I used the included SD card to install my raspbian (Buster, I think) on a 32GB card. For some reason the card filled up (that will be a question for another day), so I copied an image of the card to a 256GB card (using dd on a Mac). But the filesystem still reports the card is almost full. Here's the df -h:

Filesystem      Size  Used Avail Use% Mounted on
/dev/root        27G   25G  896M  97% /
devtmpfs        3.8G     0  3.8G   0% /dev
tmpfs           3.9G  377M  3.5G  10% /dev/shm
tmpfs           3.9G  8.7M  3.9G   1% /run
tmpfs           5.0M  4.0K  5.0M   1% /run/lock
tmpfs           3.9G     0  3.9G   0% /sys/fs/cgroup
/dev/loop0       92M   92M     0 100% /snap/qbittorrent-arnatious/43
/dev/loop1       46M   46M     0 100% /snap/core18/2067
/dev/loop2       92M   92M     0 100% /snap/qbittorrent-arnatious/73
/dev/loop3       46M   46M     0 100% /snap/core18/2072
/dev/loop5       66M   66M     0 100% /snap/gtk-common-themes/1515
/dev/loop4       65M   65M     0 100% /snap/gtk-common-themes/1514
/dev/loop6       46M   46M     0 100% /snap/core18/2001
/dev/mmcblk0p6  253M   49M  204M  20% /boot
tmpfs           788M  8.0K  788M   1% /run/user/1000
/dev/sda2       1.9T  1.1T  792G  58% /media/pi/SYD_STUFF

So I ran sudo raspi-config and tried expanding the usable space, but it said it couldn't help me because it looked like I had used NOOBS.

Your partition layout is not currently supported by this tool. You are probably using NOOBS, in which case your root filesystem is already expanded anyway.

And yet, the rPi sees the 256G. Here's the sudo fdisk -l:

Disk /dev/mmcblk0: 238.3 GiB, 255869321216 bytes, 499744768 sectors
Units: sectors of 1 * 512 = 512 bytes
Sector size (logical/physical): 512 bytes / 512 bytes
I/O size (minimum/optimal): 512 bytes / 512 bytes
Disklabel type: dos
Disk identifier: 0xd5282710

Device         Boot   Start      End  Sectors  Size Id Type
/dev/mmcblk0p1         2048  4978515  4976468  2.4G  e W95 FAT16 (LBA)
/dev/mmcblk0p2      4978516 62333951 57355436 27.4G  5 Extended
/dev/mmcblk0p5      4980736  5046269    65534   32M 83 Linux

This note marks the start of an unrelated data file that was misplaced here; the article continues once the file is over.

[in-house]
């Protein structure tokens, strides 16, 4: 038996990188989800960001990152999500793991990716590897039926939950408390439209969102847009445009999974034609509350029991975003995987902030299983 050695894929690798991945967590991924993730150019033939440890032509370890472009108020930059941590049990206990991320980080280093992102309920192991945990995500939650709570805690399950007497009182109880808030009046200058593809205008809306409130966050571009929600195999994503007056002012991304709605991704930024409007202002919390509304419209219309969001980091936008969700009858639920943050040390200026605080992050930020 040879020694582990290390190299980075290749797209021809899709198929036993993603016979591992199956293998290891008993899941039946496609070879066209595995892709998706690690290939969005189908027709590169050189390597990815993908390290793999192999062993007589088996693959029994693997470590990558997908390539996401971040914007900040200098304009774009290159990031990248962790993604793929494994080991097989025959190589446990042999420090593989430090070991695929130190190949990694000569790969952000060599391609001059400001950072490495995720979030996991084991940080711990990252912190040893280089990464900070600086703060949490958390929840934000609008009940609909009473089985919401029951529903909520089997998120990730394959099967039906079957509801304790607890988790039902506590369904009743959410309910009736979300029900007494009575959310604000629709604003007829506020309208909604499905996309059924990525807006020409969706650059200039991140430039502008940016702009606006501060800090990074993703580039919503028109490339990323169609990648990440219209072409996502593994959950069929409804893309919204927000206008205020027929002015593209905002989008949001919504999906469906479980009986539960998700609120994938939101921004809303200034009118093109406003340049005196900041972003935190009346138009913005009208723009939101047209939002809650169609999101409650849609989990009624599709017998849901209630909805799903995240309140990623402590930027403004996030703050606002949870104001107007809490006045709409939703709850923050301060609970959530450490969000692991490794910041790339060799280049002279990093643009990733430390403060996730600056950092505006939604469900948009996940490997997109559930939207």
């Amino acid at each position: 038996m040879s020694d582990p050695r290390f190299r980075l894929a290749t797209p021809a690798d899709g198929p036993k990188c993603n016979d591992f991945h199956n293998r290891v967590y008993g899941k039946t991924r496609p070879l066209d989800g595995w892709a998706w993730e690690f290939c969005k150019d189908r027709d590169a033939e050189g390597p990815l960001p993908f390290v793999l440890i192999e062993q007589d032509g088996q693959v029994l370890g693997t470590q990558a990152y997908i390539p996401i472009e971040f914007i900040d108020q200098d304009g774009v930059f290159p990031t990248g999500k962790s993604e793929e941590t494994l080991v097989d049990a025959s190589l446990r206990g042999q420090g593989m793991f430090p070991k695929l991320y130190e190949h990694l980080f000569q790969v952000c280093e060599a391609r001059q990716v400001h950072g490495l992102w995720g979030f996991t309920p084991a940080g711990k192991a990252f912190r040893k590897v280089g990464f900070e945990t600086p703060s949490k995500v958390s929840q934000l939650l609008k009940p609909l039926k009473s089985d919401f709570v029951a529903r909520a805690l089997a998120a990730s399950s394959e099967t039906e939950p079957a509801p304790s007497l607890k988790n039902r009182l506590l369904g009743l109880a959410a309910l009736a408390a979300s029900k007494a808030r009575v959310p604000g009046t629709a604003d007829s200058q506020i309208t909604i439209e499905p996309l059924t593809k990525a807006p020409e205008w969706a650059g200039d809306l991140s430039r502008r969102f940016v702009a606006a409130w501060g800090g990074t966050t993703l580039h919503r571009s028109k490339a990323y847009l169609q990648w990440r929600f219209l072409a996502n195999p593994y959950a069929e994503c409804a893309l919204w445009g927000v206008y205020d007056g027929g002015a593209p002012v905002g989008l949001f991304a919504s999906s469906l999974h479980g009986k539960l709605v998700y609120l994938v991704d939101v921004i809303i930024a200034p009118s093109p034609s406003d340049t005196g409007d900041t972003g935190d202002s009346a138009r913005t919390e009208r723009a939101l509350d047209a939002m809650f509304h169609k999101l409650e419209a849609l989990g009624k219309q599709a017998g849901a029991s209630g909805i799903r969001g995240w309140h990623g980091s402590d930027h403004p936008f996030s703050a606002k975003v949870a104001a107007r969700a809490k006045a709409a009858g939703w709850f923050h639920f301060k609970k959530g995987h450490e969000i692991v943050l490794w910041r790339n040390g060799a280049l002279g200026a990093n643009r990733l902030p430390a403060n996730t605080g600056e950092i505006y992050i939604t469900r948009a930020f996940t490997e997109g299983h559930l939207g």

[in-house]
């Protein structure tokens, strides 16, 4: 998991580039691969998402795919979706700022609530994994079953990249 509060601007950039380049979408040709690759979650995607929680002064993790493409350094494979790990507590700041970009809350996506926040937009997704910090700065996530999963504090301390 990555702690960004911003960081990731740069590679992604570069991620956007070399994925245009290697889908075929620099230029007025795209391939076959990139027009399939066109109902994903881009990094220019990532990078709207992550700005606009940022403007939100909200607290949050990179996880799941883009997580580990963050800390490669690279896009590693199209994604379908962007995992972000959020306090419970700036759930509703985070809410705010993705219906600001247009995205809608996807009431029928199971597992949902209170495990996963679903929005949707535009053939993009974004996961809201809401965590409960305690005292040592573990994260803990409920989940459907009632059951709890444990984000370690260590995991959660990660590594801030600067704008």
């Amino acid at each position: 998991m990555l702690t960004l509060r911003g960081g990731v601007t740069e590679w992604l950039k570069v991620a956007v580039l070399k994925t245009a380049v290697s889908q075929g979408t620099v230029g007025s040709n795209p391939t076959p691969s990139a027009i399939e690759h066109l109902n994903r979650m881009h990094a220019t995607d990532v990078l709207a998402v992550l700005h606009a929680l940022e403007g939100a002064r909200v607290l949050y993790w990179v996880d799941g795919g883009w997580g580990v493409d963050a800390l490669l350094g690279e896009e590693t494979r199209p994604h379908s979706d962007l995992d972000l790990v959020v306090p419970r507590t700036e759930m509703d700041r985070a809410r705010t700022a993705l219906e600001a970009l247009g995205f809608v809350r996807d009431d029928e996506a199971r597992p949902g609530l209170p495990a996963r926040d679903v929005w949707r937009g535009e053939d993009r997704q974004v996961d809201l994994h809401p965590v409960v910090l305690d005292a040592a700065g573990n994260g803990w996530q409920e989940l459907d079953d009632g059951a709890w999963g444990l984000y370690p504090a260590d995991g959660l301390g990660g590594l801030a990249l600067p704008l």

/dev/mmcblk0p6      5046272  5570557   524286  256M  c W95 FAT32 (LBA)
/dev/mmcblk0p7      5570560 62333951 56763392 27.1G 83 Linux

So, how do I get the rPi to recognize and use the entire 256G card?

Thanks for your help.

  • 2
    Don't use NOOBS - too late now, start again without NOOBS Commented Jul 3, 2021 at 17:00
  • 1
    or, you may be able to use the SD CARD Copier - you do that in a running system, so you'd need a USB->SD card adapter Commented Jul 3, 2021 at 17:03
  • Perhaps this will help Commented Jul 3, 2021 at 17:14
  • I can probably start over without NOOBS. Commented Jul 3, 2021 at 17:29
  • then do that :p by far the safest option Commented Jul 3, 2021 at 17:30

1 Answer 1


You are using NOOBS (which the Foundation now hides from unsuspecting novices).

If you want multi OS support try PINN

The reason you can't expand the filesystem is because dd copies the device as it is, including the partition table, which continues to think it is 32GB.

If you used SD CARD Copier it would expand/contract to the actual size of the target device and automatically adjust the size of the last partition, so you COULD use this to expand.

I do not recommend this; the space wasted on such a large device is not significant, but NOOBS just makes everything more difficult, so your best option is to perform a fresh installation of Raspberry Pi OS.

You could copy the contents of your home directory (from the 32GB original) if you have anything worth keeping.

  • As both @Milliways and @Jaromanda X suggested, easiest to simply start over. As it turns out, I came across the process of identifying what exactly is taking up so much damn space. du -sh * shows you the size of all the directories in your current working directory. So I was able to find the problem dir, investigate the issue, and remediate it. So, even with my 32GB-sized partition, I'm down to using only 20% of it. Yay! Commented Jul 5, 2021 at 4:06

Your Answer

By clicking “Post Your Answer”, you agree to our terms of service and acknowledge you have read our privacy policy.

Not the answer you're looking for? Browse other questions tagged or ask your own question.